Articles | Volume 69, issue 5
Geogr. Helv., 69, 365–375, 2014
https://doi.org/10.5194/gh-69-365-2014

Special issue: Special edition Social Geography: Criminality and carcerality...

Geogr. Helv., 69, 365–375, 2014
https://doi.org/10.5194/gh-69-365-2014

Standard article 22 Dec 2014

Standard article | 22 Dec 2014

Governing refugee space: the quasi-carceral regime of Amsterdam's Lloyd Hotel, a German-Jewish refugee camp in the prelude to World War II

M. Felder, C. Minca, and C. E. Ong M. Felder et al.
  • Cultural Geography Group, Wageningen University, Wageningen, the Netherlands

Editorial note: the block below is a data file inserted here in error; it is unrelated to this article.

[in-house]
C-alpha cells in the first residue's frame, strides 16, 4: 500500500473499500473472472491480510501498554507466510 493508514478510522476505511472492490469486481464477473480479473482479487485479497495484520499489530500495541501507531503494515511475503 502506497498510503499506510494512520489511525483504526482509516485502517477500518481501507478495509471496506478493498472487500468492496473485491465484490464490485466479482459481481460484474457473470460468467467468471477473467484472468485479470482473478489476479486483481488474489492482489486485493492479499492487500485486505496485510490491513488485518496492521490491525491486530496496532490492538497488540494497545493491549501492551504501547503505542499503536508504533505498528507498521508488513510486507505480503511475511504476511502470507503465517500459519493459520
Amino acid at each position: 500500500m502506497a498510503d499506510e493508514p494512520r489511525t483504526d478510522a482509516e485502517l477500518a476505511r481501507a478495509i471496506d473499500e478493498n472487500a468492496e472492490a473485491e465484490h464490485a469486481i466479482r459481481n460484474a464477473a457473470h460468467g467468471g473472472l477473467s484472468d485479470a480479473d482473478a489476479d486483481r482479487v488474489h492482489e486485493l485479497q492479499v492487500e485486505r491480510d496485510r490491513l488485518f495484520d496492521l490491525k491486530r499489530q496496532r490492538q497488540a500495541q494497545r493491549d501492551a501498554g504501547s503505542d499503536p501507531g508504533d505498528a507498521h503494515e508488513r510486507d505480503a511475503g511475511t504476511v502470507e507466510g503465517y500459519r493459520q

Abstract. Through analysing the correspondence between key refugee camp commanders based at Amsterdam's Lloyd Hotel and different authorities involved in Dutch refugee matters, this paper examines how "the Dutch state" responded to German-Jewish refugees fleeing Nazi Germany in the prelude to World War II. Using a largely Foucauldian approach to discipline, power, security and governmentality to examine the bio-, macro- and micro-politics behind the management of these refugees and their lived spaces, we seek to illustrate how the Lloyd Hotel formed part of a quasi-carceral spatial regime implemented to segregate and contain those with an unclear legal status at a time of political confusion. The article also seeks to show how the involvement of different authorities at different scales brought serious implications for the status, spatial regimentation, mobilities and future of the refugees.